30 Mar 2021

One Slam 2021 Race Report



The inaugural One Slam virtual event was by far, the longest event we've ever staged. Lasting from 1st February until 31st March, runners had two months / 59 days to cover the equivalent of one of the following four distances. The Slams each take place within a calendar year ordinarily of course:

  • 600 Miles: Equivalent to our Double Slam
  • 400 Miles: Equivalent to our 100 Mile Slam
  • 200 Miles: Equivalent to our 50 Mile Slam
  • 100 Miles: U18 version of our Slam

We thought running this much over some of the coldest, darkest months of the year would probably only attract a hardcore of runners, focused on challenging themselves in all weather, perhaps with a hopeful eye on the in-person race season starting at Easter. But, in a fashion we have come to expect from our incredible community, over 800 runners stepped up to give one of the four distances a go.

Approaches to this challenge were as broad as could be imagined. 

Immediately, some runners went out to get it done in as short a time frame as possible. Our interactive map gave runners their position relative to the in person events, in their traditional calendar year. Pretty quickly some of the 600 milers were into event numbers four, five and six racing through 150+ mile weeks.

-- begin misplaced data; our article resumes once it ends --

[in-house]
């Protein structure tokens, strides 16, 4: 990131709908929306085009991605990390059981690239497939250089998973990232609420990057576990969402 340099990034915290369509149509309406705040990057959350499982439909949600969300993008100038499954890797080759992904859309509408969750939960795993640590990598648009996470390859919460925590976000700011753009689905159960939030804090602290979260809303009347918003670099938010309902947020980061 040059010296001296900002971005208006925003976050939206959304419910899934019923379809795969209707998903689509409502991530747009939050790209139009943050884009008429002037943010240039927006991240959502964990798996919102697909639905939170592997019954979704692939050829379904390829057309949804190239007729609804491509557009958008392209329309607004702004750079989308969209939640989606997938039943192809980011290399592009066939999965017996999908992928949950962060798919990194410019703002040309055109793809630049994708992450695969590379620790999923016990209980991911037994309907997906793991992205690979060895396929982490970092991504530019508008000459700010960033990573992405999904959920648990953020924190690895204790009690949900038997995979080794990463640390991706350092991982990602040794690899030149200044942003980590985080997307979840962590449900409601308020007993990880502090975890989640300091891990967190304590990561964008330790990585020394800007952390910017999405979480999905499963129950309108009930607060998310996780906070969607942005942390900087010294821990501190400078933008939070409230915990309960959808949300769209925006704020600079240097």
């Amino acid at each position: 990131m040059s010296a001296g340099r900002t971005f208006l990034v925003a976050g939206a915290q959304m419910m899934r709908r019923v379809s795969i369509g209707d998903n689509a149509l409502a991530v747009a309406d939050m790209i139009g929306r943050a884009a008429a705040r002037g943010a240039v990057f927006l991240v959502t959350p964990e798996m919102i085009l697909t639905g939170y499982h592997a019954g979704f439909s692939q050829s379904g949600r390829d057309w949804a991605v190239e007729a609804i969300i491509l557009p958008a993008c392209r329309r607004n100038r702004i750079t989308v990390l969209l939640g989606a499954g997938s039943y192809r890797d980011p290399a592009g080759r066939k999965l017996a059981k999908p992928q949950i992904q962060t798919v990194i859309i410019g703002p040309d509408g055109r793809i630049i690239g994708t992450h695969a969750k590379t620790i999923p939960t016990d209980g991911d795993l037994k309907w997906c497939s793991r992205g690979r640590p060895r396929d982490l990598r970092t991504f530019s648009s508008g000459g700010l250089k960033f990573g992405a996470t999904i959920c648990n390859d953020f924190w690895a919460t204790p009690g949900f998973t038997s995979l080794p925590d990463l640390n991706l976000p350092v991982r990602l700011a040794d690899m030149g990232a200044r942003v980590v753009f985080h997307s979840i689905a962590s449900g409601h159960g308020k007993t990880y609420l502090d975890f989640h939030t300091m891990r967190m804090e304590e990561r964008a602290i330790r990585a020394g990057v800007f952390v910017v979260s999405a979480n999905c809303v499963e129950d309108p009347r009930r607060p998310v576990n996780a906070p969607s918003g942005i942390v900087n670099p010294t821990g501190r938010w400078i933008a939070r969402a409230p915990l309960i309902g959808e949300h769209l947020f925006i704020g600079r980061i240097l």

One of the major challenges for most at this stage however, was that in England where the majority of our runners are based, lock down restrictions meant that many could only train once per day. So if a treadmill wasn't available, there was a commitment to get some very long daily outings in to stay 'in touch' with the average daily distance target. 

We also saw a lot of chopping and changing of distances early on. There was quite a bit of burn out during weeks two and three as the reality of the length of the task in hand began to hit home. But most runners adapted their daily routine to factor in the miles. Some went for the rinse repeat strategy of running the same distance or even the same route every day of the challenge. But many were able to still get the variety in their training. Of course, most eventually ended up with the most consistent period of running of their entire lives - somewhat of a revelation as to what they could perhaps achieve in the future.

In the end, the completion rate was extremely high. Some runners did drop down in distance, a few also went up - but more than anything the community interaction particularly during the closing stages as many runners took their events 'right to the wire', was the best part of it all.

In the process of this event, £3,000 was donated across MIND and NHS Charities together from the entry fees. Over 100 trees were planted through Trees not Trees via runners foregoing their awards.

A huge thank you to all of the runners that committed themselves to running with us over such a tough period in all of our lives.